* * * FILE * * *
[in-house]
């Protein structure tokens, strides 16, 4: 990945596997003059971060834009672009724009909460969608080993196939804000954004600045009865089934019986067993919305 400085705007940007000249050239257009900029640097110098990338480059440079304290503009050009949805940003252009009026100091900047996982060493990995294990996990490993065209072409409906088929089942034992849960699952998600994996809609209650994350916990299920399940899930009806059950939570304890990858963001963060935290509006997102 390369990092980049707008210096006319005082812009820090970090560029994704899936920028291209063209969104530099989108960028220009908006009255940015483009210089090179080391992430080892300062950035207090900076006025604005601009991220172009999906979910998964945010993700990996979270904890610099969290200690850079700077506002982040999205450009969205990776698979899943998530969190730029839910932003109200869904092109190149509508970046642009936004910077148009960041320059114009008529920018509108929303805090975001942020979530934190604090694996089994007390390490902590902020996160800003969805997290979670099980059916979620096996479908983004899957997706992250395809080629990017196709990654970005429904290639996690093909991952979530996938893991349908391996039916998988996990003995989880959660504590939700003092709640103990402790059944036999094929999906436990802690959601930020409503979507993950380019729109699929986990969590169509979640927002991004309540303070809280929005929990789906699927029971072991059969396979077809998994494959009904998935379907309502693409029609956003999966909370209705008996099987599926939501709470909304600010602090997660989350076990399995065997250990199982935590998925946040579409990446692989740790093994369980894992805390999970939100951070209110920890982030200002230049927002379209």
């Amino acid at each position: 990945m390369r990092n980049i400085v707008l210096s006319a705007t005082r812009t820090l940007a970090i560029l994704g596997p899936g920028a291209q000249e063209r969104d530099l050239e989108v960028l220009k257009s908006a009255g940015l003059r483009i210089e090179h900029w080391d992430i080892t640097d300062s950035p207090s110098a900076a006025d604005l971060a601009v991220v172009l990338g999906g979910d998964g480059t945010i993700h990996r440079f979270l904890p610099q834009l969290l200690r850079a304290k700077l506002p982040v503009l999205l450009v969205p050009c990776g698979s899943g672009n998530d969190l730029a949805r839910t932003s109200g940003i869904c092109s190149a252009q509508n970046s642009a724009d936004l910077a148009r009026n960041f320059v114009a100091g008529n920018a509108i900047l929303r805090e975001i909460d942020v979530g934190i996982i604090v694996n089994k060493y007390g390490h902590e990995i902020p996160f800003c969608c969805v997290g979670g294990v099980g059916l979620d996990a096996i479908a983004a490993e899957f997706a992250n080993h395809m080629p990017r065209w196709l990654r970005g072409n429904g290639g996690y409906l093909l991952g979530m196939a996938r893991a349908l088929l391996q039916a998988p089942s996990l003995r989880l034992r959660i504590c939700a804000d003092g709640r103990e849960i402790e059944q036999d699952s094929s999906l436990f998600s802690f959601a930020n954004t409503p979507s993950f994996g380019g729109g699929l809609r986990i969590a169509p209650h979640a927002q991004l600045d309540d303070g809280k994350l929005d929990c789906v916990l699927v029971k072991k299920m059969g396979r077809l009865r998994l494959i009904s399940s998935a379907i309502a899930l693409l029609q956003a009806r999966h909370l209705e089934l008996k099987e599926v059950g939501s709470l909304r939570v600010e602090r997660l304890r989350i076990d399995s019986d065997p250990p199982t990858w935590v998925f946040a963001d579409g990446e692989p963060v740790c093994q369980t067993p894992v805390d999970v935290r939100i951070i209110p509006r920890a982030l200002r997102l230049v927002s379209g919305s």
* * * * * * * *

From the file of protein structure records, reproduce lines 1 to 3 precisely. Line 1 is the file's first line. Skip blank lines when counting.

[in-house]
């Protein structure tokens, strides 16, 4: 990945596997003059971060834009672009724009909460969608080993196939804000954004600045009865089934019986067993919305 400085705007940007000249050239257009900029640097110098990338480059440079304290503009050009949805940003252009009026100091900047996982060493990995294990996990490993065209072409409906088929089942034992849960699952998600994996809609209650994350916990299920399940899930009806059950939570304890990858963001963060935290509006997102 390369990092980049707008210096006319005082812009820090970090560029994704899936920028291209063209969104530099989108960028220009908006009255940015483009210089090179080391992430080892300062950035207090900076006025604005601009991220172009999906979910998964945010993700990996979270904890610099969290200690850079700077506002982040999205450009969205990776698979899943998530969190730029839910932003109200869904092109190149509508970046642009936004910077148009960041320059114009008529920018509108929303805090975001942020979530934190604090694996089994007390390490902590902020996160800003969805997290979670099980059916979620096996479908983004899957997706992250395809080629990017196709990654970005429904290639996690093909991952979530996938893991349908391996039916998988996990003995989880959660504590939700003092709640103990402790059944036999094929999906436990802690959601930020409503979507993950380019729109699929986990969590169509979640927002991004309540303070809280929005929990789906699927029971072991059969396979077809998994494959009904998935379907309502693409029609956003999966909370209705008996099987599926939501709470909304600010602090997660989350076990399995065997250990199982935590998925946040579409990446692989740790093994369980894992805390999970939100951070209110920890982030200002230049927002379209």
């Amino acid at each position: 990945m390369r990092n980049i400085v707008l210096s006319a705007t005082r812009t820090l940007a970090i560029l994704g596997p899936g920028a291209q000249e063209r969104d530099l050239e989108v960028l220009k257009s908006a009255g940015l003059r483009i210089e090179h900029w080391d992430i080892t640097d300062s950035p207090s110098a900076a006025d604005l971060a601009v991220v172009l990338g999906g979910d998964g480059t945010i993700h990996r440079f979270l904890p610099q834009l969290l200690r850079a304290k700077l506002p982040v503009l999205l450009v969205p050009c990776g698979s899943g672009n998530d969190l730029a949805r839910t932003s109200g940003i869904c092109s190149a252009q509508n970046s642009a724009d936004l910077a148009r009026n960041f320059v114009a100091g008529n920018a509108i900047l929303r805090e975001i909460d942020v979530g934190i996982i604090v694996n089994k060493y007390g390490h902590e990995i902020p996160f800003c969608c969805v997290g979670g294990v099980g059916l979620d996990a096996i479908a983004a490993e899957f997706a992250n080993h395809m080629p990017r065209w196709l990654r970005g072409n429904g290639g996690y409906l093909l991952g979530m196939a996938r893991a349908l088929l391996q039916a998988p089942s996990l003995r989880l034992r959660i504590c939700a804000d003092g709640r103990e849960i402790e059944q036999d699952s094929s999906l436990f998600s802690f959601a930020n954004t409503p979507s993950f994996g380019g729109g699929l809609r986990i969590a169509p209650h979640a927002q991004l600045d309540d303070g809280k994350l929005d929990c789906v916990l699927v029971k072991k299920m059969g396979r077809l009865r998994l494959i009904s399940s998935a379907i309502a899930l693409l029609q956003a009806r999966h909370l209705e089934l008996k099987e599926v059950g939501s709470l909304r939570v600010e602090r997660l304890r989350i076990d399995s019986d065997p250990p199982t990858w935590v998925f946040a963001d579409g990446e692989p963060v740790c093994q369980t067993p894992v805390d999970v935290r939100i951070i209110p509006r920890a982030l200002r997102l230049v927002s379209g919305s």